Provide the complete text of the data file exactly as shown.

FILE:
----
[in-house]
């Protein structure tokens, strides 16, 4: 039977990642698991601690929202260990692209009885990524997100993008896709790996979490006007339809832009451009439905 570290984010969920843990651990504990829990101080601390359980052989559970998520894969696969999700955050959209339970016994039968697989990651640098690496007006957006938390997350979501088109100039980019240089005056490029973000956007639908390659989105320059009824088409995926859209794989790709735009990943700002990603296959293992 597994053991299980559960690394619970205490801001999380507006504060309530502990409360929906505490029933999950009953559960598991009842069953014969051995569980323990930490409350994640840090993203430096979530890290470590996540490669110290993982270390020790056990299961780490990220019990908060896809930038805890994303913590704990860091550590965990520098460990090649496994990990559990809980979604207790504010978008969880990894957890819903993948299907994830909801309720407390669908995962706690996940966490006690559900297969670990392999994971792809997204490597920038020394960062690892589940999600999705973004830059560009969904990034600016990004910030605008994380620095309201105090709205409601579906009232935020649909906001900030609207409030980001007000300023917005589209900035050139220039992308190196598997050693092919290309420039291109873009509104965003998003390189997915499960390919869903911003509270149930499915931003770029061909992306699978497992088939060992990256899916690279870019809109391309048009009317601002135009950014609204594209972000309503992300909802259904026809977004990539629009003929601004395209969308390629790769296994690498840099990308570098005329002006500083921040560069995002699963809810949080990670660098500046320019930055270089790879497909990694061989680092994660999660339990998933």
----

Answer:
[in-house]
């Protein structure tokens, strides 16, 4: 039977990642698991601690929202260990692209009885990524997100993008896709790996979490006007339809832009451009439905 570290984010969920843990651990504990829990101080601390359980052989559970998520894969696969999700955050959209339970016994039968697989990651640098690496007006957006938390997350979501088109100039980019240089005056490029973000956007639908390659989105320059009824088409995926859209794989790709735009990943700002990603296959293992 597994053991299980559960690394619970205490801001999380507006504060309530502990409360929906505490029933999950009953559960598991009842069953014969051995569980323990930490409350994640840090993203430096979530890290470590996540490669110290993982270390020790056990299961780490990220019990908060896809930038805890994303913590704990860091550590965990520098460990090649496994990990559990809980979604207790504010978008969880990894957890819903993948299907994830909801309720407390669908995962706690996940966490006690559900297969670990392999994971792809997204490597920038020394960062690892589940999600999705973004830059560009969904990034600016990004910030605008994380620095309201105090709205409601579906009232935020649909906001900030609207409030980001007000300023917005589209900035050139220039992308190196598997050693092919290309420039291109873009509104965003998003390189997915499960390919869903911003509270149930499915931003770029061909992306699978497992088939060992990256899916690279870019809109391309048009009317601002135009950014609204594209972000309503992300909802259904026809977004990539629009003929601004395209969308390629790769296994690498840099990308570098005329002006500083921040560069995002699963809810949080990670660098500046320019930055270089790879497909990694061989680092994660999660339990998933």